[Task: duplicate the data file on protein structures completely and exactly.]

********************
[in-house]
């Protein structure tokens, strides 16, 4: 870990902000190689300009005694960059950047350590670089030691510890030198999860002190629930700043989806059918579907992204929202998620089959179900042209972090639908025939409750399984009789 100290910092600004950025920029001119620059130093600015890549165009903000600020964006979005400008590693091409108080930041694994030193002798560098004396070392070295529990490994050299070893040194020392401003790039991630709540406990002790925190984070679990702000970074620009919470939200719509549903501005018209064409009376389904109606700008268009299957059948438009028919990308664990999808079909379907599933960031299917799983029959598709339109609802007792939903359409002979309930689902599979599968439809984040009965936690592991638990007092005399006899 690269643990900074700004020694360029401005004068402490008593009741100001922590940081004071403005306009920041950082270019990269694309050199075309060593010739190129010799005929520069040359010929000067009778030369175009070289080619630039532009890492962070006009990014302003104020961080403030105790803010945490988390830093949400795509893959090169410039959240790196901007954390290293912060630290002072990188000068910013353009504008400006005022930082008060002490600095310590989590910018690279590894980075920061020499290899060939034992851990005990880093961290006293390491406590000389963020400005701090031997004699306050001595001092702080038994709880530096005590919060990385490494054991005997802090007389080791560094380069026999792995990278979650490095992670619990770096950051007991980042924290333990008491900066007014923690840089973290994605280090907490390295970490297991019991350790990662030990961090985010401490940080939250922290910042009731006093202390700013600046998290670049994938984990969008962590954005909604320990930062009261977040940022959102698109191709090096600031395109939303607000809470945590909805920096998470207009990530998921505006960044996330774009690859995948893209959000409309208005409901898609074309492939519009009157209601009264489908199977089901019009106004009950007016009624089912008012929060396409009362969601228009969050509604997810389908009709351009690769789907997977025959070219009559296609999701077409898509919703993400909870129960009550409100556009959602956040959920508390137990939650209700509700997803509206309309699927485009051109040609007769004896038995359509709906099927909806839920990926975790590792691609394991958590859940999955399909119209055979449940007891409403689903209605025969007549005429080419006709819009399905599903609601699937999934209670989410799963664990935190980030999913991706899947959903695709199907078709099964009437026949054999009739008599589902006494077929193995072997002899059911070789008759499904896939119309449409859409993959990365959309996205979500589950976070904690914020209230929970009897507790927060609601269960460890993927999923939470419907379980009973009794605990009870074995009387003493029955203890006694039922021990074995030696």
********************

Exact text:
[in-house]
């Protein structure tokens, strides 16, 4: 870990902000190689300009005694960059950047350590670089030691510890030198999860002190629930700043989806059918579907992204929202998620089959179900042209972090639908025939409750399984009789 100290910092600004950025920029001119620059130093600015890549165009903000600020964006979005400008590693091409108080930041694994030193002798560098004396070392070295529990490994050299070893040194020392401003790039991630709540406990002790925190984070679990702000970074620009919470939200719509549903501005018209064409009376389904109606700008268009299957059948438009028919990308664990999808079909379907599933960031299917799983029959598709339109609802007792939903359409002979309930689902599979599968439809984040009965936690592991638990007092005399006899 690269643990900074700004020694360029401005004068402490008593009741100001922590940081004071403005306009920041950082270019990269694309050199075309060593010739190129010799005929520069040359010929000067009778030369175009070289080619630039532009890492962070006009990014302003104020961080403030105790803010945490988390830093949400795509893959090169410039959240790196901007954390290293912060630290002072990188000068910013353009504008400006005022930082008060002490600095310590989590910018690279590894980075920061020499290899060939034992851990005990880093961290006293390491406590000389963020400005701090031997004699306050001595001092702080038994709880530096005590919060990385490494054991005997802090007389080791560094380069026999792995990278979650490095992670619990770096950051007991980042924290333990008491900066007014923690840089973290994605280090907490390295970490297991019991350790990662030990961090985010401490940080939250922290910042009731006093202390700013600046998290670049994938984990969008962590954005909604320990930062009261977040940022959102698109191709090096600031395109939303607000809470945590909805920096998470207009990530998921505006960044996330774009690859995948893209959000409309208005409901898609074309492939519009009157209601009264489908199977089901019009106004009950007016009624089912008012929060396409009362969601228009969050509604997810389908009709351009690769789907997977025959070219009559296609999701077409898509919703993400909870129960009550409100556009959602956040959920508390137990939650209700509700997803509206309309699927485009051109040609007769004896038995359509709906099927909806839920990926975790590792691609394991958590859940999955399909119209055979449940007891409403689903209605025969007549005429080419006709819009399905599903609601699937999934209670989410799963664990935190980030999913991706899947959903695709199907078709099964009437026949054999009739008599589902006494077929193995072997002899059911070789008759499904896939119309449409859409993959990365959309996205979500589950976070904690914020209230929970009897507790927060609601269960460890993927999923939470419907379980009973009794605990009870074995009387003493029955203890006694039922021990074995030696």